The holiday party tradition at Apex is a strong one. Since the early days, we have made a big deal of getting everyone together to celebrate with good food and good wine. We have always tried to make it one night when people can really relax, by providing hotel rooms, limos, baby sitters or whatever it takes.

The first few holiday parties were in or around Detroit, but as the team expanded across the country, we moved to a fly-away weekend model. We went to Las Vegas (twice), New Orleans (twice), and Key West, but 2020 made planning a weekend away for fun seem a little... off. So, with everything else going virtual and online, cue the plan for a virtual holiday party.

Not Just Another Zoom Meeting

We use Zoom a lot. We used it before the pandemic hit, and I expect we'll be using it for a long time after it's over. We use it for customer calls and internal meetings, and during the pandemic we have even used it for Friday night socials. Zoom is great. But we did notice that for informal meetings with larger groups, conversation can get stilted, because really only one person can speak at a time, and there is only one conversation.

Breakout of the old routine?

So, breakout rooms are the answer right? Well, yes and no. They solve the "everybody talking over each other" problem but joining and leaving rooms is very binary. You can't see who is in other rooms or what they are talking about without leaving your current room.

Enter SpatialChat

We decided to try a new online venue. SpatialChat attempts to re-create the real social dynamics of a real world gathering by simulating moving around a physical room. You can drag your avatar around, and you can only hear audio from the people close to you. This means you can easily join a conversation others are already having, and just as easily leave when you want to talk to someone else. Groups can naturally form and break up as people mingle. As usual, everybody from Apex was invited along with their plus one, and we sent everybody a token drink/food allowance in advance so they could line up their favorite cocktail or snack for the party.

The first major plus of using SpatialChat is that it's a different app/venue to the one we use every single day for work, so it didn't feel like we were at work. That surely helped. Secondly it has some nice party-appropriate backgrounds, and options for playing background music and video.

Lets get this (virtual) party started!

How did it go?

The first few minutes of the experience were like watching a "game of life" simulation. Two people would move across the screen to have a conversation, and one-by-one everyone would slide over to join them! Gradually people got the hang of it, smaller groups formed, and lively conversation ensued. It really did feel like a party in the sense that you could still hear the other groups talking in the background, unless you moved to another room completely.

When it was time for a gift presentation, we used the megaphone feature to get everyone back together. Then the larger group dispersed back into smaller groups to chat or compare notes on whatever they were eating/drinking. We even used the share video option to have a "watch party" for some youtube videos. The party went on longer than I think any of us expected it to. A surprising number of people took photos (screenshots?) of themselves and their colleagues enjoying the party. In the end, the hardcore party goers switched to Zoom for the final hour of the evening for reasons discussed below.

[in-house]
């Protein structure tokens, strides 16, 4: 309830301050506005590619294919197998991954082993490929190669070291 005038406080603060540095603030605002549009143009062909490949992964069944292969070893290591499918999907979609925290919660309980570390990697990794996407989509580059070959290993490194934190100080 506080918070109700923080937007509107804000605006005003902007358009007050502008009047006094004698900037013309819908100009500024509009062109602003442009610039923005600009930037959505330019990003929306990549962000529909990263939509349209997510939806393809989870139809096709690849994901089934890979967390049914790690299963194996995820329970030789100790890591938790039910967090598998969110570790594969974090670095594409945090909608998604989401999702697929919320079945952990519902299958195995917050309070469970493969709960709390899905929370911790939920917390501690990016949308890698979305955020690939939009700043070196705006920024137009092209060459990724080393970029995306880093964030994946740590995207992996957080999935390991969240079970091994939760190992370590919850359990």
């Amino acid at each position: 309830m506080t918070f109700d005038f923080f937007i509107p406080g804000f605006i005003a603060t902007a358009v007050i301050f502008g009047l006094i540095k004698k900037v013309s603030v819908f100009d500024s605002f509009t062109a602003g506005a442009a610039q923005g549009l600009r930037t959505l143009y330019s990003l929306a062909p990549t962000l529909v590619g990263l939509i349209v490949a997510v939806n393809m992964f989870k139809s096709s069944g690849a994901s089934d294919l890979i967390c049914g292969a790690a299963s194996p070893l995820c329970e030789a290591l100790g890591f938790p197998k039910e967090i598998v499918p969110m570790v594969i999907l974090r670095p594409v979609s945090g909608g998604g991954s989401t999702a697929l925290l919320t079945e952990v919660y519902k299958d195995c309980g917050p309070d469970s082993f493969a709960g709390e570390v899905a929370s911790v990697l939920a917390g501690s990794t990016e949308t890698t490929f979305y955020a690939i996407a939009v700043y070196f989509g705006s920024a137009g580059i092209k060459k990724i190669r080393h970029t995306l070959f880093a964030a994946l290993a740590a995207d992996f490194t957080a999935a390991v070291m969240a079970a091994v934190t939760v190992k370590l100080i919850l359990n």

Challenges Accepted

SpatialChat worked really well for the most part, but we did hit a couple of challenges.

Couple Cam

I think most of the problems we had were due to "couple-cam". None of the plus ones were interested in joining the party on a separate device. The response was generally "that would be like going to a party on your own". As a result, we had a lot of video feeds containing two people. This works fine with a landscape camera feed, but SpatialChat crops each user into a bubble, and you can see that resulted in people being far away or partially cropped.  Maybe we need a "double bubble" crop shape for couples.

We can almost see you...

[Note: Maybe millennial plus ones would be more willing to join on their own devices?]

So Far Away

The second complaint was the limited ability to zoom in on the person you were talking to. Even at maximum zoom, the video bubbles are pretty small. One party goer brought his new baby along, and we all struggled zooming in enough to see her. This was in the end what drove us to finish up the night on Zoom.

Maybe when we all have one of these it will be easier.

Conclusions

If you are planning a virtual party any time soon, I would recommend giving SpatialChat a try. It made a refreshing change from the usual conferencing, and worked well enough to keep our online party going for almost 6 hours.

We are already brainstorming how we can use SpatialChat to host a conference format web meeting, with multiple presentations running concurrently. Participants would be able to switch between presentations and also network in the lobby just like the real thing.

Have you hosted a virtual work social event or holiday party? What technologies did you use? How has it gone so far?  Let us know.